A very fascinating talk “A Mind Like Fungi” by Ajahn Amaro takes you into Buddhist perspective. It talks about the mind and body, the within and without.
Ajahn teaches Buddhist wisdom about different personas, roles, and characters. The so-called “Inner Committee” we listen to every day is discussed thoroughly on this 55-minute audio. Listen to Ajahn
Ajahn shares about his life. His first contact with meditation in the Buddhist practice, and how that eventually lead him to monastic life.
Ajahn explains each of us has a force to contribute to the environment. To do good and let go of the bad ways. And eventually, create harmony in the world.
A monastic life with renunciation of many things may not be perceived as a happy life. But Ajahn teaches that happiness does need to be simple.
This audible is a recording of the questions and answers about the topic of death. Ajahn gives answers in the Dharma practice.
Ajahn explains Buddhist teaching how to live in the present, in the now. That the past is a closed book, and the future is a complete mystery.
Jack Kornfield explains that our life is just but a moment of our journey. Who are we? We just wander striving to know our purpose.
Gil Fronsdal talks about the seven factors of awakening. They are mindfulness, investigation, energy or engagement, joy, calmness, concentration, and equanimity.
“Refrain from violence and work to end hatred” is a good way to reflect on during the long retreat. Attitude and simple living are the keys.
Guy talks about Karma and the End of Karma. Why is it important to teach Karma? It is the science of happiness according to Buddhist teachings.
Guy Armstrong discusses the 7 factors of enlightenment. These are mindfulness, investigation, energy, rapture, calm, concentration and equanimity.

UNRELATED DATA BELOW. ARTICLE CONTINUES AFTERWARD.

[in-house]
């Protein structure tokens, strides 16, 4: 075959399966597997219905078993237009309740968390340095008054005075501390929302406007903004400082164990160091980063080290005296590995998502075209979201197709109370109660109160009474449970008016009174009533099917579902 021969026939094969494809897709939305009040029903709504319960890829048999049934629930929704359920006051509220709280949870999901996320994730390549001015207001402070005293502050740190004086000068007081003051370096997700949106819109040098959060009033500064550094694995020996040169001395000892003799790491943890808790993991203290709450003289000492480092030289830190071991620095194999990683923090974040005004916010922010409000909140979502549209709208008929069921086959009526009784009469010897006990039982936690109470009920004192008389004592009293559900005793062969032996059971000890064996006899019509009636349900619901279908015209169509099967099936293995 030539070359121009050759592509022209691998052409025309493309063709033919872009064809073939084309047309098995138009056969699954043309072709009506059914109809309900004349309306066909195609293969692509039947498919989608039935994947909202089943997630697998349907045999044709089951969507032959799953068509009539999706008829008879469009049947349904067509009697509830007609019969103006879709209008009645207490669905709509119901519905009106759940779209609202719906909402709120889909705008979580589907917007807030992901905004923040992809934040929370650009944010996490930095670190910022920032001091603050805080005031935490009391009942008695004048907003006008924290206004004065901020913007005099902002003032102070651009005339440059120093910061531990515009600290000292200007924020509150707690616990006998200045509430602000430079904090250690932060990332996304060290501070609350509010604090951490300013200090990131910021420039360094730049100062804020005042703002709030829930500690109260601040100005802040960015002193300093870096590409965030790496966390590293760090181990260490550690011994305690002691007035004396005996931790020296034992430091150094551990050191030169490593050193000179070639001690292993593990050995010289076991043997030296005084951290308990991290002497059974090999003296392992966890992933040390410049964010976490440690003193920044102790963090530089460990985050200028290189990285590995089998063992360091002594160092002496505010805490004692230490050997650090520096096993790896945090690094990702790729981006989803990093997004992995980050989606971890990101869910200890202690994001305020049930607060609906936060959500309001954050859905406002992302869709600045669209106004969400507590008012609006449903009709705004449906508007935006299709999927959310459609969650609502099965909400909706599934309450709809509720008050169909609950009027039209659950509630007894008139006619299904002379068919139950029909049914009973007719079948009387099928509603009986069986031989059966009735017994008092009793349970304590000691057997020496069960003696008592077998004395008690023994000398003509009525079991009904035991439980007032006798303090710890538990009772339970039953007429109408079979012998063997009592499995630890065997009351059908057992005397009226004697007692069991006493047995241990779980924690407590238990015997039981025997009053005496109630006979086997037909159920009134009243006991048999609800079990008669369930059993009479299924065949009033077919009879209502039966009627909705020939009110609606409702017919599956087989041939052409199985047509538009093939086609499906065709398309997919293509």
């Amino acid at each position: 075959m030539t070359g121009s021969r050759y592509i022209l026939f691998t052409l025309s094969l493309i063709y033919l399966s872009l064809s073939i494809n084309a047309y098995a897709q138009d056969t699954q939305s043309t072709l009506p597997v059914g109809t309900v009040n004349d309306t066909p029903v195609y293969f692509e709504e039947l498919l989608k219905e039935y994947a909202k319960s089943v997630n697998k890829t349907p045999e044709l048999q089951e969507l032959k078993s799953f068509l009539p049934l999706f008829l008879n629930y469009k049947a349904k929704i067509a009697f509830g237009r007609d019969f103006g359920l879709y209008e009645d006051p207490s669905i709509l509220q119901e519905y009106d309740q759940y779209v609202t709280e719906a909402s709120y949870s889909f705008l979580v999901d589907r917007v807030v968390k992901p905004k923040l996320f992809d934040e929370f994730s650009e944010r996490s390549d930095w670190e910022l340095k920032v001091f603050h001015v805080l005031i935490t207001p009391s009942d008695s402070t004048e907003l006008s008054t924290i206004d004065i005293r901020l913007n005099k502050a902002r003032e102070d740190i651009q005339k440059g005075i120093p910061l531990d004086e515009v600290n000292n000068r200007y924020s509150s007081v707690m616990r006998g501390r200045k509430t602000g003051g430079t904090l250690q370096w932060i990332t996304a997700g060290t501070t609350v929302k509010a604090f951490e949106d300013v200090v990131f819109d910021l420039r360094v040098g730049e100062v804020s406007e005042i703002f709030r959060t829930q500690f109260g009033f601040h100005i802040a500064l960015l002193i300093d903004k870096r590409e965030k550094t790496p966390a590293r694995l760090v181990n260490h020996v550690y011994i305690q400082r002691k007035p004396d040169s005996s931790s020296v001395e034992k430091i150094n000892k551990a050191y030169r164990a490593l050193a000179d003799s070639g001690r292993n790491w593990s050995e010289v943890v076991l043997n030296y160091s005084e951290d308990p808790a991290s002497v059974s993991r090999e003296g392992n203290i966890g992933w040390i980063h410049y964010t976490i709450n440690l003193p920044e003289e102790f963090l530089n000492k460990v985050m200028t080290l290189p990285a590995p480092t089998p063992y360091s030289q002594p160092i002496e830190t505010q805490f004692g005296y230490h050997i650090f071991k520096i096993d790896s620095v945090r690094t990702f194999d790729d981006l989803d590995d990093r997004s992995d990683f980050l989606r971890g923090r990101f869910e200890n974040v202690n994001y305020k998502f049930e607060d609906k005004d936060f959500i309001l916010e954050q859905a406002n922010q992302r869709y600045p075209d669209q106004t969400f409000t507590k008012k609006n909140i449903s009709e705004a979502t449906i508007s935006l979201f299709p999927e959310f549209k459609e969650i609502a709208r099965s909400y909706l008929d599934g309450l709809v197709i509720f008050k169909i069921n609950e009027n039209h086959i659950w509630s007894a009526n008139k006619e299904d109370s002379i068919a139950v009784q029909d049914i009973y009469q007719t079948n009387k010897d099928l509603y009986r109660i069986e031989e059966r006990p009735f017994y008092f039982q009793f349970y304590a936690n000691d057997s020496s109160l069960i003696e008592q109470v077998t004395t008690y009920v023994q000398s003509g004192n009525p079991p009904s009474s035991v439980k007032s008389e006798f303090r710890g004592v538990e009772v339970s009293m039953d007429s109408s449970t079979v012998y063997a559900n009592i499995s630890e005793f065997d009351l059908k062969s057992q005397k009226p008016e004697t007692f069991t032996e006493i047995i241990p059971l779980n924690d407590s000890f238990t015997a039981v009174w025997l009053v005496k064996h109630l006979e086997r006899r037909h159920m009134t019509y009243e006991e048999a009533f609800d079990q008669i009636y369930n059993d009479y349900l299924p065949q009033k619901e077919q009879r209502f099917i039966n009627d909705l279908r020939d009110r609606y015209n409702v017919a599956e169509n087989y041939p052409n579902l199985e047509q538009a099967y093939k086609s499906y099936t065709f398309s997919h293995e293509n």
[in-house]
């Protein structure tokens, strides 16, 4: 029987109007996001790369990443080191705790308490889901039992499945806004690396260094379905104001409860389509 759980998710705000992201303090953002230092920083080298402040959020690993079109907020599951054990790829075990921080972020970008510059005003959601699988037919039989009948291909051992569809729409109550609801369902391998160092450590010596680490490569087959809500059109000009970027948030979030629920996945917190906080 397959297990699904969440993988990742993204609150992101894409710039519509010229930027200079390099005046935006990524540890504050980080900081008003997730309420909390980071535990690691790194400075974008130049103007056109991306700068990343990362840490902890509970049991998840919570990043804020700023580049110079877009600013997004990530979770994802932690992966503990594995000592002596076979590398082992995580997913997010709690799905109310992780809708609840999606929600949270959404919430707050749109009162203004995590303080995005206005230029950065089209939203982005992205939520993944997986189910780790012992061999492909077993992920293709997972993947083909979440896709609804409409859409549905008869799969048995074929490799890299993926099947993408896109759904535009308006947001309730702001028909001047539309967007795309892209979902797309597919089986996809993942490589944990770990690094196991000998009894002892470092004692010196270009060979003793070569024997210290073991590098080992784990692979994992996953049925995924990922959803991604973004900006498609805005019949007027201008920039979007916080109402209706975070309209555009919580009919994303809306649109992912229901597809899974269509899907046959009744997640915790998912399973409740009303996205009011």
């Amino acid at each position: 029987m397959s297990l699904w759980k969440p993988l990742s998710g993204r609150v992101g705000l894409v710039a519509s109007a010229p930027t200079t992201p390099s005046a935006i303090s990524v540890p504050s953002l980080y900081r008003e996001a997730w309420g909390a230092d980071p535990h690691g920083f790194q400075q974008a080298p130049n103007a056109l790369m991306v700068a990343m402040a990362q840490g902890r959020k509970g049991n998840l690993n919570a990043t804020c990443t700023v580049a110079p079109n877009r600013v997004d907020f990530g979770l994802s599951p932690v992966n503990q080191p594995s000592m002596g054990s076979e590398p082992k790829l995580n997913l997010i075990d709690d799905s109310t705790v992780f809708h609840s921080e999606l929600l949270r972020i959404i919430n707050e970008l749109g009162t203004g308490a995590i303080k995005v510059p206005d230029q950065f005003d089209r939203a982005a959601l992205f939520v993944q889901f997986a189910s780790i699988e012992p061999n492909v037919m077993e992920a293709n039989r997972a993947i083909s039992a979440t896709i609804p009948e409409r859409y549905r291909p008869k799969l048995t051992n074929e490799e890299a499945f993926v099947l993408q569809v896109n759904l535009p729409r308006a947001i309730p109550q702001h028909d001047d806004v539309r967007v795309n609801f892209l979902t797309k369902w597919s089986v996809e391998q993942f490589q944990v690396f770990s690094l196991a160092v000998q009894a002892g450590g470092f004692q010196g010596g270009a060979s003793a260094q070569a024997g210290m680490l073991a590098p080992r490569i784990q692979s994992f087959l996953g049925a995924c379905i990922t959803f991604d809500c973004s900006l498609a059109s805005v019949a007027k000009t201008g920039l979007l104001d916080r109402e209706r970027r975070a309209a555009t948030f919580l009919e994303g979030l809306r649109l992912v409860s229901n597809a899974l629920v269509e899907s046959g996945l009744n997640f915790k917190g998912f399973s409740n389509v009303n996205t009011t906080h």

Relax, observe, and allow. These 3 are the guidelines for the proper attitude in awareness meditation. Guy teaches to strike the balance in so-doing.
I suggest to low down the volume of this audible in order to gain the best experience of meditation as Anam Thubten brings you the magic of awareness.
Anam Thubten explains that we all have the desire to be free from a troubled existence. And undoing mental knots is central to Buddhist teaching.
Anam Thubten urges us to find out about the thought of our impulse to freedom. A spiritual impulse which is a deep longing bigger than any other desires.
Anam Thubten talks about the gift of awareness and the hindrance of the ego. How this awareness can do magic in our unfolding.
Marcia Rose talks about the 3rd factor of enlightenment: wise effort. Wise effort is so intricate to energy, i.e., ever present in every mental activity.
The Buddha’s teachings are considered to be a path to freedom in the heart and the mind. And the earth represents delusions and illusions of life.
Kate Munding shares how we can make the little moments in life become a different experience. That preciousness of human life doesn’t only come with beauty.